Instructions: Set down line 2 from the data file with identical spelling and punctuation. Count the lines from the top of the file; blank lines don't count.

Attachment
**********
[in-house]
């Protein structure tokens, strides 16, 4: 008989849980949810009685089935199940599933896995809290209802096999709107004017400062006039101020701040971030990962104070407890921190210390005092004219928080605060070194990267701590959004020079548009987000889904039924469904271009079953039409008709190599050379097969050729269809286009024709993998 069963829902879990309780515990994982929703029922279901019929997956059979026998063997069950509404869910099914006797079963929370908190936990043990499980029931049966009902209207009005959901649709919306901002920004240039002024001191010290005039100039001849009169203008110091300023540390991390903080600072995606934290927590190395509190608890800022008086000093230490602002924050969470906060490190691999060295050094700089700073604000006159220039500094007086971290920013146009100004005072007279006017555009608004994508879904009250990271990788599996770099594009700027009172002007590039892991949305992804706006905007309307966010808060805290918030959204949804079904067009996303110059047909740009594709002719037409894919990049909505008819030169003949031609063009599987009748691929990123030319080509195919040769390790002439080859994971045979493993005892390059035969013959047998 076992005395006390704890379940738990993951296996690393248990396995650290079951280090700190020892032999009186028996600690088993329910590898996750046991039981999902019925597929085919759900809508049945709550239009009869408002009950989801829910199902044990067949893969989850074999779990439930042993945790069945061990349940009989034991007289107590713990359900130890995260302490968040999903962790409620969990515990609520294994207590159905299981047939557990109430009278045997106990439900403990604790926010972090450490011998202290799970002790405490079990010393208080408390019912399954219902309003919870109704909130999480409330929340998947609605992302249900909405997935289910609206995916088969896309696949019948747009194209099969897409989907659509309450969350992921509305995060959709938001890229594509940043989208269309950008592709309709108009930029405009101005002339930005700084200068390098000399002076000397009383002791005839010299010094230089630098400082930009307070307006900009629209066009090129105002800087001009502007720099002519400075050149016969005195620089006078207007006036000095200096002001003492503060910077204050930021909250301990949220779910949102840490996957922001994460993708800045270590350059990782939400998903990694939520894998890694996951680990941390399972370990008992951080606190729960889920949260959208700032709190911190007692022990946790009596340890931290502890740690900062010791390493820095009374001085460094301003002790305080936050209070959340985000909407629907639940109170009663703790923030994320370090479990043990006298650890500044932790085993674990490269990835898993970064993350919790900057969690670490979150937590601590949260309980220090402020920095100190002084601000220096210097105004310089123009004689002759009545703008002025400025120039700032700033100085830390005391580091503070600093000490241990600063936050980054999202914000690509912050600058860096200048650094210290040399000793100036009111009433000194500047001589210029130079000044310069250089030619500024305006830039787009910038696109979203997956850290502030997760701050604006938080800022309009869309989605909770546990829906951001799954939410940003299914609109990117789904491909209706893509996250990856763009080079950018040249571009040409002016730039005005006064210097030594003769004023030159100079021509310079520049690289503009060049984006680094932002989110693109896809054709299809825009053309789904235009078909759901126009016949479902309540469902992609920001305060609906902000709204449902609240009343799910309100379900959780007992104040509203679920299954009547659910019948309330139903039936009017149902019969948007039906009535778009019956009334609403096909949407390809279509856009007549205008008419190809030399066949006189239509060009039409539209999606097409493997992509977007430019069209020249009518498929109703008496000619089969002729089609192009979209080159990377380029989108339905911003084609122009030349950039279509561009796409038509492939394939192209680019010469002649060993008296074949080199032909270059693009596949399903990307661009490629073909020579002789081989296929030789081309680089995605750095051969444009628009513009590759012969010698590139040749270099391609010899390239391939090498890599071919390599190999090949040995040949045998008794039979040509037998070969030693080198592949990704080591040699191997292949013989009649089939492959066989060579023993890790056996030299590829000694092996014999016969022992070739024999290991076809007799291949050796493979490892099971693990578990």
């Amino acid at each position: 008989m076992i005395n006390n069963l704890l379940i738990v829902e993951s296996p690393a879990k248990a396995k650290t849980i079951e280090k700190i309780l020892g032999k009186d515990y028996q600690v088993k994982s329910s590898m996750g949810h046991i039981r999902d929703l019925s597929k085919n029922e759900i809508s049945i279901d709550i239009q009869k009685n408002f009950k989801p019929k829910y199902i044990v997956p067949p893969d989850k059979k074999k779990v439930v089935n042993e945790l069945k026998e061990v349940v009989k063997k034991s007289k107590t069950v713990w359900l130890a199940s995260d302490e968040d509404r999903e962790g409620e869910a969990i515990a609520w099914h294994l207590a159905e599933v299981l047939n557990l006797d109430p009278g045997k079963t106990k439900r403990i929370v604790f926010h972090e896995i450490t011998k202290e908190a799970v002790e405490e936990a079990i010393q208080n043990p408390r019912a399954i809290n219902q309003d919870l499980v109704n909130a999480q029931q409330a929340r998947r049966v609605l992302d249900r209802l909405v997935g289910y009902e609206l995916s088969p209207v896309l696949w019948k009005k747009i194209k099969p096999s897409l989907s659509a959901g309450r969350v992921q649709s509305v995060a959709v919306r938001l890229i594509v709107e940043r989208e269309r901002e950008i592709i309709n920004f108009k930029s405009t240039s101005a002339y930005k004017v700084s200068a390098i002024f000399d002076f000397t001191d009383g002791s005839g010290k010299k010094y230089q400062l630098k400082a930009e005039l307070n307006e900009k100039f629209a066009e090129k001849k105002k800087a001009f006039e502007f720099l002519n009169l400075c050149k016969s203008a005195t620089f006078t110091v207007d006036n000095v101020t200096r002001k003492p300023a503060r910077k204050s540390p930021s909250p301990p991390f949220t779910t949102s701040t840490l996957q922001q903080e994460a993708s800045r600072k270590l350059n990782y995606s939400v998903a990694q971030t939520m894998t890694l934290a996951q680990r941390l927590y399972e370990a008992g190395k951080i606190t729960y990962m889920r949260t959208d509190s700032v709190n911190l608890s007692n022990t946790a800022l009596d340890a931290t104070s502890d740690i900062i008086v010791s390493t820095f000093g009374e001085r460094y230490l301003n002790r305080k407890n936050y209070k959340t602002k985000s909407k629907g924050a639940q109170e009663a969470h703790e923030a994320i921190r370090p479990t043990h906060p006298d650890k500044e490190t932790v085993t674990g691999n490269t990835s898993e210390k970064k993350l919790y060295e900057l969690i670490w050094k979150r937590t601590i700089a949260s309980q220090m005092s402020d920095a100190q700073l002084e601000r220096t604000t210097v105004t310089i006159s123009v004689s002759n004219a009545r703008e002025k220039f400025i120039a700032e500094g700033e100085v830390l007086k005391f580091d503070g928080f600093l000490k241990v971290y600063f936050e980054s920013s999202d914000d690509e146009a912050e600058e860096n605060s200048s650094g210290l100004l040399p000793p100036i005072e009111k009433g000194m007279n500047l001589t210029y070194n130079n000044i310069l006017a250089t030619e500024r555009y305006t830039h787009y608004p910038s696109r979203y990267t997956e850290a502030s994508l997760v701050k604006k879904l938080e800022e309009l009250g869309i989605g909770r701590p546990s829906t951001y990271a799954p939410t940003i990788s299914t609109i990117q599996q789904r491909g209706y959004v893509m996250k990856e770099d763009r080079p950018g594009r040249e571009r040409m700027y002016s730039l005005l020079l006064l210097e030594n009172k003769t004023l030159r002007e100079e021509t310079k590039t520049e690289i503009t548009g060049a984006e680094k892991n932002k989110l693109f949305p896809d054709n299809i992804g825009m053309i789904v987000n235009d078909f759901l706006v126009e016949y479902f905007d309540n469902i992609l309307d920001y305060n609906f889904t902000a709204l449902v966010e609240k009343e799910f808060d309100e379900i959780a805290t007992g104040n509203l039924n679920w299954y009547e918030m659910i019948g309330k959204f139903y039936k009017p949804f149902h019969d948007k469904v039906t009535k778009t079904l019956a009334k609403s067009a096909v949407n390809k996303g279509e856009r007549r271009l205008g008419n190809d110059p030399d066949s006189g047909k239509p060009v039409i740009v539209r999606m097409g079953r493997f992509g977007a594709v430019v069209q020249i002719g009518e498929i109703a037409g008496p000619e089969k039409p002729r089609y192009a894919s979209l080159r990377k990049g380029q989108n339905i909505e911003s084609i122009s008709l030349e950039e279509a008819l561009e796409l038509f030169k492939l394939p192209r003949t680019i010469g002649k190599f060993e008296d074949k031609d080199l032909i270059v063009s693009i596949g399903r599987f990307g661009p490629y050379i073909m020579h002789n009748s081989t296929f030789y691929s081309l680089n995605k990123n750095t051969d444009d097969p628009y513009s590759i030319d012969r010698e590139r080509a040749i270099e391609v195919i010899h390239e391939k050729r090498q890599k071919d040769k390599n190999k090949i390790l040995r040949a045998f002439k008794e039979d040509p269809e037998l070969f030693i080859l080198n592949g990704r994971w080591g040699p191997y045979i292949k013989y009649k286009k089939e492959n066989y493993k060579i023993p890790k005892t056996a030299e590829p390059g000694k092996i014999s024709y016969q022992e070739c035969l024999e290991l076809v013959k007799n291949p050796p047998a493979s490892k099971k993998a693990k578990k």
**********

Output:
């Protein structure tokens, strides 16, 4: 008989849980949810009685089935199940599933896995809290209802096999709107004017400062006039101020701040971030990962104070407890921190210390005092004219928080605060070194990267701590959004020079548009987000889904039924469904271009079953039409008709190599050379097969050729269809286009024709993998 069963829902879990309780515990994982929703029922279901019929997956059979026998063997069950509404869910099914006797079963929370908190936990043990499980029931049966009902209207009005959901649709919306901002920004240039002024001191010290005039100039001849009169203008110091300023540390991390903080600072995606934290927590190395509190608890800022008086000093230490602002924050969470906060490190691999060295050094700089700073604000006159220039500094007086971290920013146009100004005072007279006017555009608004994508879904009250990271990788599996770099594009700027009172002007590039892991949305992804706006905007309307966010808060805290918030959204949804079904067009996303110059047909740009594709002719037409894919990049909505008819030169003949031609063009599987009748691929990123030319080509195919040769390790002439080859994971045979493993005892390059035969013959047998 076992005395006390704890379940738990993951296996690393248990396995650290079951280090700190020892032999009186028996600690088993329910590898996750046991039981999902019925597929085919759900809508049945709550239009009869408002009950989801829910199902044990067949893969989850074999779990439930042993945790069945061990349940009989034991007289107590713990359900130890995260302490968040999903962790409620969990515990609520294994207590159905299981047939557990109430009278045997106990439900403990604790926010972090450490011998202290799970002790405490079990010393208080408390019912399954219902309003919870109704909130999480409330929340998947609605992302249900909405997935289910609206995916088969896309696949019948747009194209099969897409989907659509309450969350992921509305995060959709938001890229594509940043989208269309950008592709309709108009930029405009101005002339930005700084200068390098000399002076000397009383002791005839010299010094230089630098400082930009307070307006900009629209066009090129105002800087001009502007720099002519400075050149016969005195620089006078207007006036000095200096002001003492503060910077204050930021909250301990949220779910949102840490996957922001994460993708800045270590350059990782939400998903990694939520894998890694996951680990941390399972370990008992951080606190729960889920949260959208700032709190911190007692022990946790009596340890931290502890740690900062010791390493820095009374001085460094301003002790305080936050209070959340985000909407629907639940109170009663703790923030994320370090479990043990006298650890500044932790085993674990490269990835898993970064993350919790900057969690670490979150937590601590949260309980220090402020920095100190002084601000220096210097105004310089123009004689002759009545703008002025400025120039700032700033100085830390005391580091503070600093000490241990600063936050980054999202914000690509912050600058860096200048650094210290040399000793100036009111009433000194500047001589210029130079000044310069250089030619500024305006830039787009910038696109979203997956850290502030997760701050604006938080800022309009869309989605909770546990829906951001799954939410940003299914609109990117789904491909209706893509996250990856763009080079950018040249571009040409002016730039005005006064210097030594003769004023030159100079021509310079520049690289503009060049984006680094932002989110693109896809054709299809825009053309789904235009078909759901126009016949479902309540469902992609920001305060609906902000709204449902609240009343799910309100379900959780007992104040509203679920299954009547659910019948309330139903039936009017149902019969948007039906009535778009019956009334609403096909949407390809279509856009007549205008008419190809030399066949006189239509060009039409539209999606097409493997992509977007430019069209020249009518498929109703008496000619089969002729089609192009979209080159990377380029989108339905911003084609122009030349950039279509561009796409038509492939394939192209680019010469002649060993008296074949080199032909270059693009596949399903990307661009490629073909020579002789081989296929030789081309680089995605750095051969444009628009513009590759012969010698590139040749270099391609010899390239391939090498890599071919390599190999090949040995040949045998008794039979040509037998070969030693080198592949990704080591040699191997292949013989009649089939492959066989060579023993890790056996030299590829000694092996014999016969022992070739024999290991076809007799291949050796493979490892099971693990578990």